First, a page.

National depressive and manic-depressive association consensus statement on the use of placebo in clinical trials of mood disorders

Dennis S. Charney, Charles B. Nemeroff, Lydia Lewis, Sally K. Laden, Jack M. Gorman, Eugene M. Laska, Michael Borenstein, Charles L. Bowden, Arthur Caplan, Graham J. Emslie, Dwight L. Evans, Barbara Geller, Lenore E. Grabowski, Jay Herson, Ned H. Kalin, Paul E. Keck, Irving Kirsch, K. Ranga R. Krishnan, David J. Kupfer, Robert W. MakuchFranklin G. Miller, Herbert Pardes, Robert Post, Mildred M. Reynolds, Laura Roberts, Jerrold F. Rosenbaum, Donald L. Rosenstein, David R. Rubinow, A. John Rush, Neal D. Ryan, Gary S. Sachs, Alan F. Schatzberg, Susan Solomon

Research output: Contribution to journalReview articlepeer-review

106 Scopus citations


A consensus conference on the use of placebo in mood disorder studies consisted of expert presentations on bioethics, biostatistics, unipolar depression, and bipolar disorder. Work groups considered evidence and presented statements to the group. Although it was not possible to write a document for which there was complete agreement on all issues, the final document incorporated input from all authors. There was consensus that placebo has a definite role in mood disorder studies. Findings of equivalence between a new drug and standard treatment in active control studies is not evidence of efficacy unless the new drug is also significantly more effective than placebo. Add-on studies in which patients are randomized to standard therapy plus the investigational drug or standard therapy plus placebo are especially indicated for high-risk patients. Mood disorders in elderly and pediatric patients are understudied, and properly designed trials are urgently needed. Research is needed on the ethical conduct of studies to limit risks of medication-free intervals and facilitate poststudy treatment. Patients must fully understand the risks and lack of individualized treatment involved in research.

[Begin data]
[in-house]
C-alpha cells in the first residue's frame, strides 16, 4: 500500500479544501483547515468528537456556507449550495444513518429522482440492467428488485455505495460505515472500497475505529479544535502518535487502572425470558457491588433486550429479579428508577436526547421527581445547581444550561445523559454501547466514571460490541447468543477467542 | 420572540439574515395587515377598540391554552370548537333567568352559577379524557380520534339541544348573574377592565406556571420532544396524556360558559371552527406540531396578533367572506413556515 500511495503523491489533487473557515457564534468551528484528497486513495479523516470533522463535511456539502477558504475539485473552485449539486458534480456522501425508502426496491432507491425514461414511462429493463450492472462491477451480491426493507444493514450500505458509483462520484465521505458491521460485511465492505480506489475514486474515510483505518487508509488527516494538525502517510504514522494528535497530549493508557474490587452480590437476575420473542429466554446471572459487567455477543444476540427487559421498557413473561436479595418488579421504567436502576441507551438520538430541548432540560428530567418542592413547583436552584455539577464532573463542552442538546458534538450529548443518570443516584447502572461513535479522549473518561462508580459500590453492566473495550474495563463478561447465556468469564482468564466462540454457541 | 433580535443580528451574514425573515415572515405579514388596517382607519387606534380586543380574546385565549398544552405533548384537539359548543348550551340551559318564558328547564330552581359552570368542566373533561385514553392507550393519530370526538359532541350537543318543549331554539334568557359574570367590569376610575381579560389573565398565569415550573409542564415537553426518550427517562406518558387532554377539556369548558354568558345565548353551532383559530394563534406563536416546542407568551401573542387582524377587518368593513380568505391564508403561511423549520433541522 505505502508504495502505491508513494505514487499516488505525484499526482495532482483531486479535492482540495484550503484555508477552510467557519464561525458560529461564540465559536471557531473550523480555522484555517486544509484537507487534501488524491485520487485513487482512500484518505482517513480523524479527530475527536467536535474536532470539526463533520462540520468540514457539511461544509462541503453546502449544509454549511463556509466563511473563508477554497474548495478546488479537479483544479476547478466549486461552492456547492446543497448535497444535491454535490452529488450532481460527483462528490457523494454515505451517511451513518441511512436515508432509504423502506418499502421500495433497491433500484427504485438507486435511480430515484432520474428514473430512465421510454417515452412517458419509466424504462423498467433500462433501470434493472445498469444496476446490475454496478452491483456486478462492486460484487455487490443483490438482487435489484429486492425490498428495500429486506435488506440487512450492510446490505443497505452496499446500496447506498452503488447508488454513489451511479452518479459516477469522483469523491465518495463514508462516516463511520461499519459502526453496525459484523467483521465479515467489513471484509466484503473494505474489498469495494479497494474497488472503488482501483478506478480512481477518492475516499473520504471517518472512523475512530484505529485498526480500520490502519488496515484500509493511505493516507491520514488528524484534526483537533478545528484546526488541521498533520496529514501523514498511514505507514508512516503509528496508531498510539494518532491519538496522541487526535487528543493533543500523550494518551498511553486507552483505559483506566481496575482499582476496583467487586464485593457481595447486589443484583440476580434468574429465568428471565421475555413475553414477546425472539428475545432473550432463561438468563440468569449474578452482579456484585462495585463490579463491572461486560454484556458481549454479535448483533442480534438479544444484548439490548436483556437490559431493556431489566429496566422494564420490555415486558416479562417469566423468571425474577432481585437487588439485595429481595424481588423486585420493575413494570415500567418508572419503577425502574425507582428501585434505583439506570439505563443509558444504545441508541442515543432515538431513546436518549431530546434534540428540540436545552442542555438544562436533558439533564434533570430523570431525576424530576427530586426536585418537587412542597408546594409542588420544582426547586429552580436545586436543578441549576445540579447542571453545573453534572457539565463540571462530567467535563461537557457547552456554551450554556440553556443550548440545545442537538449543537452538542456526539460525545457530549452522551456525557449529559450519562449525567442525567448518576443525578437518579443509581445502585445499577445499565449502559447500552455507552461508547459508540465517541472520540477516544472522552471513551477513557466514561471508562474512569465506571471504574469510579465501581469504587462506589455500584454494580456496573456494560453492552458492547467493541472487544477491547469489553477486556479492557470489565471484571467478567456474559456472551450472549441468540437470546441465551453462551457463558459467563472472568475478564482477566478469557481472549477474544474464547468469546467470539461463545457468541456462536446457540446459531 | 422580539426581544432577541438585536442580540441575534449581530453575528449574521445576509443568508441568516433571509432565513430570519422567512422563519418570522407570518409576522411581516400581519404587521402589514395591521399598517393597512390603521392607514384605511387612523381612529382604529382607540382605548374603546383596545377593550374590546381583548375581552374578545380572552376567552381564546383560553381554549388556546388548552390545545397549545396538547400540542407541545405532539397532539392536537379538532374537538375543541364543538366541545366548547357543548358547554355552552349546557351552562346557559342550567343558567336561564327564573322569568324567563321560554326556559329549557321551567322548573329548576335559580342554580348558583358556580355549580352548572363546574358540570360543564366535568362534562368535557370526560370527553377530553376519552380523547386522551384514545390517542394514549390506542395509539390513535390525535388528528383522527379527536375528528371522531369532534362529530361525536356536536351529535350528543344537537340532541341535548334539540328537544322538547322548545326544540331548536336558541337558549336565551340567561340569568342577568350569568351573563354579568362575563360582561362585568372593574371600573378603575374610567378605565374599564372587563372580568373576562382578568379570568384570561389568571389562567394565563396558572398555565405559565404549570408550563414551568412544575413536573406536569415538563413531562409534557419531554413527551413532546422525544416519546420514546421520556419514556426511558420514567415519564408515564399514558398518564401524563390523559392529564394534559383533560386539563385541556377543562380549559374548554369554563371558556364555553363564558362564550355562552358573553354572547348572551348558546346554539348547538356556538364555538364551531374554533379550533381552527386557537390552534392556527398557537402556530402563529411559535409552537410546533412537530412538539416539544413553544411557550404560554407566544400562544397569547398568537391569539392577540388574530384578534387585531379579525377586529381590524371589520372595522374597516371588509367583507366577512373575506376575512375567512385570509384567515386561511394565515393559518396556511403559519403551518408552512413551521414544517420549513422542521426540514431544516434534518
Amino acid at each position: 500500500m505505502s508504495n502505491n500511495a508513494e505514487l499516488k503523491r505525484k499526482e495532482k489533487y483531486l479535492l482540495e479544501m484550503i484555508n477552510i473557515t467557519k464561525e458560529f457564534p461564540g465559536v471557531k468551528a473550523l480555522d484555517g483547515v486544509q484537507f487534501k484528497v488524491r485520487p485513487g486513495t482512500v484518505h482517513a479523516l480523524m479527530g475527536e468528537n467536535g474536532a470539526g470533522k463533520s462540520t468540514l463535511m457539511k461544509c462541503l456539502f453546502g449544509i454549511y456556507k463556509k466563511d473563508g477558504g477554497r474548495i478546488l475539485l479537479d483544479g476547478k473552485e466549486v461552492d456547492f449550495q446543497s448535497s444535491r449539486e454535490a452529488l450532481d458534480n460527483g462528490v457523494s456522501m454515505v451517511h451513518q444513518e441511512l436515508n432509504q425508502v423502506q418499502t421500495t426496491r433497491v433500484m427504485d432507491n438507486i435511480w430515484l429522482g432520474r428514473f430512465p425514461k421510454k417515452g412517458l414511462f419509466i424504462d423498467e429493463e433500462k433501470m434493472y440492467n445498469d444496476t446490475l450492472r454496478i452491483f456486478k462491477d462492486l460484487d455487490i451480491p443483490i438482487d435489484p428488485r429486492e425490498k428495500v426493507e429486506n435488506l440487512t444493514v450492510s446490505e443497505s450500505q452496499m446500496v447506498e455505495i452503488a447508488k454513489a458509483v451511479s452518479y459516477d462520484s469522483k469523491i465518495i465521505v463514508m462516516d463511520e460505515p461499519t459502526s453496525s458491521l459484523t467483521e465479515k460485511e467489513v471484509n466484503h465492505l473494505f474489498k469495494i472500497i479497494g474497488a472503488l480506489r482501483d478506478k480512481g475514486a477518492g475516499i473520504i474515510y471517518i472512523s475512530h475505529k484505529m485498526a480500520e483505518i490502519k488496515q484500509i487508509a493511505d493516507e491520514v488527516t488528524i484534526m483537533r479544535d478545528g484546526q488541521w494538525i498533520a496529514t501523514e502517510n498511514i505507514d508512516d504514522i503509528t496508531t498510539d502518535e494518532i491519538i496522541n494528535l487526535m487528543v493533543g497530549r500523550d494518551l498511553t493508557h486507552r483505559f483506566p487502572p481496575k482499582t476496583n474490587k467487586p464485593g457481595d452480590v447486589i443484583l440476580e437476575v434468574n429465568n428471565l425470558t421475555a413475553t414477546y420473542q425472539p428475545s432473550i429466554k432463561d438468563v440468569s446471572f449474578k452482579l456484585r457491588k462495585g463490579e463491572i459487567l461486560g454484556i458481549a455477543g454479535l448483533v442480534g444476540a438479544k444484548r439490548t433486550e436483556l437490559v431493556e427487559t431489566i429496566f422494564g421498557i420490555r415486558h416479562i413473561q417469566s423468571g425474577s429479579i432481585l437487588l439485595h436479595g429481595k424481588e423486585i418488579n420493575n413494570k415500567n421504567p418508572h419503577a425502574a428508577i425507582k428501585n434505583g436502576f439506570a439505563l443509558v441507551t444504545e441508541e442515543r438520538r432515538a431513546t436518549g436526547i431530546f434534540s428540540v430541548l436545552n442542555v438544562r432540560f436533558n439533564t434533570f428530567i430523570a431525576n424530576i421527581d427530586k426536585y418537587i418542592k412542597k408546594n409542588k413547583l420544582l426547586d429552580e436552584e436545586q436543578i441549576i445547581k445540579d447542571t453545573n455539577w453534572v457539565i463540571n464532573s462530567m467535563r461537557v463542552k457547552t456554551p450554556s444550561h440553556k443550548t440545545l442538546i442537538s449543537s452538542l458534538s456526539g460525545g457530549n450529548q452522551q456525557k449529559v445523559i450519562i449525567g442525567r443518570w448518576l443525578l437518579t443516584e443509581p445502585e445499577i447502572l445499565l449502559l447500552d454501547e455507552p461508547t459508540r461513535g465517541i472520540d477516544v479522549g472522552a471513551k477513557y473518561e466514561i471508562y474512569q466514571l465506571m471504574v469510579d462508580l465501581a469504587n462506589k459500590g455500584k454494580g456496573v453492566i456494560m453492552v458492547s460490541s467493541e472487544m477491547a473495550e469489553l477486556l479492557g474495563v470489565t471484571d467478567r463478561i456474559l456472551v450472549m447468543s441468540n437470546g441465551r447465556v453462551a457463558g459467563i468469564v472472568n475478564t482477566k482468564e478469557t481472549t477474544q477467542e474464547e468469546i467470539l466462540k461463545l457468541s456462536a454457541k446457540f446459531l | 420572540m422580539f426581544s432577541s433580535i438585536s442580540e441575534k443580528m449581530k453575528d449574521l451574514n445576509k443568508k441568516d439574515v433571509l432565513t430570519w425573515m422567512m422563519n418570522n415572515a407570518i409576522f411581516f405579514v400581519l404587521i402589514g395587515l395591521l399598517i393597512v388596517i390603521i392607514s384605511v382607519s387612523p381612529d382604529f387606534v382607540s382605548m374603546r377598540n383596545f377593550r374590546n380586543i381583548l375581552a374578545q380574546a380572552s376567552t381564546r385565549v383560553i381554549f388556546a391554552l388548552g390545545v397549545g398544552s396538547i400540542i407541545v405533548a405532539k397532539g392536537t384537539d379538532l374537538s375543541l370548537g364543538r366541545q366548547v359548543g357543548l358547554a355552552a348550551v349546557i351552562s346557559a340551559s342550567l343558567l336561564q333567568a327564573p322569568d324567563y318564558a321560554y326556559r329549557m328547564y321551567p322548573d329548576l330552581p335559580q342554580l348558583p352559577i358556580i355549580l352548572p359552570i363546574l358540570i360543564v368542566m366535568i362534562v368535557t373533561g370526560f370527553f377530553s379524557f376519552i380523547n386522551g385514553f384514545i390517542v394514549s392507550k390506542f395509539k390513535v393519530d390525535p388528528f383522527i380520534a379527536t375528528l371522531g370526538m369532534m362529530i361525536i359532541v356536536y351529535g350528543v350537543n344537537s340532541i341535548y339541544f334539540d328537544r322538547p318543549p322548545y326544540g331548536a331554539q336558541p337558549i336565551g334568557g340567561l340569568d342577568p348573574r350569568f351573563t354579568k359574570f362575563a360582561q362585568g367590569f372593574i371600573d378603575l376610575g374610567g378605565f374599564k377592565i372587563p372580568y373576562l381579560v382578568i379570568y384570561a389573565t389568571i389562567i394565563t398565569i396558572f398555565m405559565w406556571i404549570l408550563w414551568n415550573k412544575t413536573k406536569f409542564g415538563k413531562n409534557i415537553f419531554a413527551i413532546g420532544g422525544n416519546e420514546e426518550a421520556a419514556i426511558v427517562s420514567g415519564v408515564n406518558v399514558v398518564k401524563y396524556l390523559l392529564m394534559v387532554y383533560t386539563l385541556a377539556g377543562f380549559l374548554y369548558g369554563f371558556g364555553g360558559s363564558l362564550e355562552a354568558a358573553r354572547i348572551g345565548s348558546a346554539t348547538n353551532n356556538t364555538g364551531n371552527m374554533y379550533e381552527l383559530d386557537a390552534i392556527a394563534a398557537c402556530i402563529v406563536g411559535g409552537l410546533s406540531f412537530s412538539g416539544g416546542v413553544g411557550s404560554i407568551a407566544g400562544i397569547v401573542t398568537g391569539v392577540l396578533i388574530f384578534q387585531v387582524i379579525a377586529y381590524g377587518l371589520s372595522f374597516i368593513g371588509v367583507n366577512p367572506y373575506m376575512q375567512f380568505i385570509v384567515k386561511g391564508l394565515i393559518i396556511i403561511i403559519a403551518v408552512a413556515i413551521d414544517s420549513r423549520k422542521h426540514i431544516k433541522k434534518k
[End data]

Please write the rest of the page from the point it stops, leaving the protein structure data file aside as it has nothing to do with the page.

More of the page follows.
Original languageEnglish
Pages (from-to)262-270
Number of pages9
JournalArchives of General Psychiatry
Issue number3
StatePublished - 2002
Externally publishedYes


Dive into the research topics of 'National depressive and manic-depressive association consensus statement on the use of placebo in clinical trials of mood disorders'. Together they form a unique fingerprint.

Cite this